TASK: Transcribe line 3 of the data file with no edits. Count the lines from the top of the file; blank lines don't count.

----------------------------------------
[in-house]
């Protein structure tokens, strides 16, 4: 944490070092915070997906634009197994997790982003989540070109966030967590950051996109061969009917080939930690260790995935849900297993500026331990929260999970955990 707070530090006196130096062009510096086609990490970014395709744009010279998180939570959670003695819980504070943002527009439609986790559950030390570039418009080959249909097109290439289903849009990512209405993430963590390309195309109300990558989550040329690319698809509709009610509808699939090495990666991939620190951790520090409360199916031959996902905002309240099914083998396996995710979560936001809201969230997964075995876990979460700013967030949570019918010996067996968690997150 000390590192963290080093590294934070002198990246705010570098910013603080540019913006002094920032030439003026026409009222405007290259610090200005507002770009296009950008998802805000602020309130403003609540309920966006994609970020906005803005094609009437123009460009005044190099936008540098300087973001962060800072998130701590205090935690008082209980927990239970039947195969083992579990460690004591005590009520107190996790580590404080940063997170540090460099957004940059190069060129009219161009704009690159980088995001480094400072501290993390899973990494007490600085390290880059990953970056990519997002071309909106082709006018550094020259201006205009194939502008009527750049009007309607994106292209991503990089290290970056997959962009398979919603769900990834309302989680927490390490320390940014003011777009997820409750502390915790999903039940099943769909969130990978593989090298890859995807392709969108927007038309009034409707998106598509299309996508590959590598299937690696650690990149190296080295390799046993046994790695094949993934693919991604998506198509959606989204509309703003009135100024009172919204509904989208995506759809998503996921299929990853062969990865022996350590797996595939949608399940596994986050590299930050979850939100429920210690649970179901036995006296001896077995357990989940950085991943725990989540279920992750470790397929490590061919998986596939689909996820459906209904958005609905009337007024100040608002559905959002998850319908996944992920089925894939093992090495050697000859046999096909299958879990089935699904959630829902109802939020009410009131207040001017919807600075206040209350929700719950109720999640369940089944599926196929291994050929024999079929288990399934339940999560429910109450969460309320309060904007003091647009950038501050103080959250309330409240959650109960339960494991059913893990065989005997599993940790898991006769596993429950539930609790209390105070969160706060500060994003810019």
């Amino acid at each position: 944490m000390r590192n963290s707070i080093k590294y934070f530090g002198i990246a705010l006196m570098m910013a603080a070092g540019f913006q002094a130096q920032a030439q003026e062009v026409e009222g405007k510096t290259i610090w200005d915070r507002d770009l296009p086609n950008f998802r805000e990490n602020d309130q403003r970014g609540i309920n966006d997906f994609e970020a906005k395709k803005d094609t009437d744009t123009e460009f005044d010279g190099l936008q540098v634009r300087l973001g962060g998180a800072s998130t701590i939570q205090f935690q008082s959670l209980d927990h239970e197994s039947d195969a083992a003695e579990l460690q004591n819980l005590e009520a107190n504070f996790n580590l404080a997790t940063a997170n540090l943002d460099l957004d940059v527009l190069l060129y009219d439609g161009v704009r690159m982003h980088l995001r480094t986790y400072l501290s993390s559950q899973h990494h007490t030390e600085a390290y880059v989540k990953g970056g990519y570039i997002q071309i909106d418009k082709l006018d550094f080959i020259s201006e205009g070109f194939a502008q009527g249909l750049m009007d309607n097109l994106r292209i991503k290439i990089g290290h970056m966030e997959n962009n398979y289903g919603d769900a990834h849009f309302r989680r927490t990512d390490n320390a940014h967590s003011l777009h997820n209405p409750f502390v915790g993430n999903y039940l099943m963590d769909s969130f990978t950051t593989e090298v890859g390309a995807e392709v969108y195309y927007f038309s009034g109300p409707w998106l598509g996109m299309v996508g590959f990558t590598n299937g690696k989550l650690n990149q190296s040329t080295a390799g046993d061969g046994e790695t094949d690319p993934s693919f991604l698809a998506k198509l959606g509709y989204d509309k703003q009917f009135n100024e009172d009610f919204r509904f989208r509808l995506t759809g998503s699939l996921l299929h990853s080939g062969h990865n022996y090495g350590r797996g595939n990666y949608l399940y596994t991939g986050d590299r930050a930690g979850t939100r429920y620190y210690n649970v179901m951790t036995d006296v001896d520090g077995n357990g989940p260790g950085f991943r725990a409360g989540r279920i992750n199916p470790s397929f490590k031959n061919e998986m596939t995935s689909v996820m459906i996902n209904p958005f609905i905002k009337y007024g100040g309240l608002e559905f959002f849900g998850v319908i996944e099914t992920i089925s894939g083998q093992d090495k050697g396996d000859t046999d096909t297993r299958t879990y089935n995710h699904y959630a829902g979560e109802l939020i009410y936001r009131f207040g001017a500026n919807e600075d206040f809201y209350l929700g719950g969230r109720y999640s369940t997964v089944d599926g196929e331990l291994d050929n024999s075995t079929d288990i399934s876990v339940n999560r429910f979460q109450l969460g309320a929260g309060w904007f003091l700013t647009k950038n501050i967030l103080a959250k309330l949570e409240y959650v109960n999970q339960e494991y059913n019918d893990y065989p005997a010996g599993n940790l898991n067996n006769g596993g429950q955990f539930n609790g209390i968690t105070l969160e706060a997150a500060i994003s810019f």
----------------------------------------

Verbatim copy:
């Amino acid at each position: 944490m000390r590192n963290s707070i080093k590294y934070f530090g002198i990246a705010l006196m570098m910013a603080a070092g540019f913006q002094a130096q920032a030439q003026e062009v026409e009222g405007k510096t290259i610090w200005d915070r507002d770009l296009p086609n950008f998802r805000e990490n602020d309130q403003r970014g609540i309920n966006d997906f994609e970020a906005k395709k803005d094609t009437d744009t123009e460009f005044d010279g190099l936008q540098v634009r300087l973001g962060g998180a800072s998130t701590i939570q205090f935690q008082s959670l209980d927990h239970e197994s039947d195969a083992a003695e579990l460690q004591n819980l005590e009520a107190n504070f996790n580590l404080a997790t940063a997170n540090l943002d460099l957004d940059v527009l190069l060129y009219d439609g161009v704009r690159m982003h980088l995001r480094t986790y400072l501290s993390s559950q899973h990494h007490t030390e600085a390290y880059v989540k990953g970056g990519y570039i997002q071309i909106d418009k082709l006018d550094f080959i020259s201006e205009g070109f194939a502008q009527g249909l750049m009007d309607n097109l994106r292209i991503k290439i990089g290290h970056m966030e997959n962009n398979y289903g919603d769900a990834h849009f309302r989680r927490t990512d390490n320390a940014h967590s003011l777009h997820n209405p409750f502390v915790g993430n999903y039940l099943m963590d769909s969130f990978t950051t593989e090298v890859g390309a995807e392709v969108y195309y927007f038309s009034g109300p409707w998106l598509g996109m299309v996508g590959f990558t590598n299937g690696k989550l650690n990149q190296s040329t080295a390799g046993d061969g046994e790695t094949d690319p993934s693919f991604l698809a998506k198509l959606g509709y989204d509309k703003q009917f009135n100024e009172d009610f919204r509904f989208r509808l995506t759809g998503s699939l996921l299929h990853s080939g062969h990865n022996y090495g350590r797996g595939n990666y949608l399940y596994t991939g986050d590299r930050a930690g979850t939100r429920y620190y210690n649970v179901m951790t036995d006296v001896d520090g077995n357990g989940p260790g950085f991943r725990a409360g989540r279920i992750n199916p470790s397929f490590k031959n061919e998986m596939t995935s689909v996820m459906i996902n209904p958005f609905i905002k009337y007024g100040g309240l608002e559905f959002f849900g998850v319908i996944e099914t992920i089925s894939g083998q093992d090495k050697g396996d000859t046999d096909t297993r299958t879990y089935n995710h699904y959630a829902g979560e109802l939020i009410y936001r009131f207040g001017a500026n919807e600075d206040f809201y209350l929700g719950g969230r109720y999640s369940t997964v089944d599926g196929e331990l291994d050929n024999s075995t079929d288990i399934s876990v339940n999560r429910f979460q109450l969460g309320a929260g309060w904007f003091l700013t647009k950038n501050i967030l103080a959250k309330l949570e409240y959650v109960n999970q339960e494991y059913n019918d893990y065989p005997a010996g599993n940790l898991n067996n006769g596993g429950q955990f539930n609790g209390i968690t105070l969160e706060a997150a500060i994003s810019f």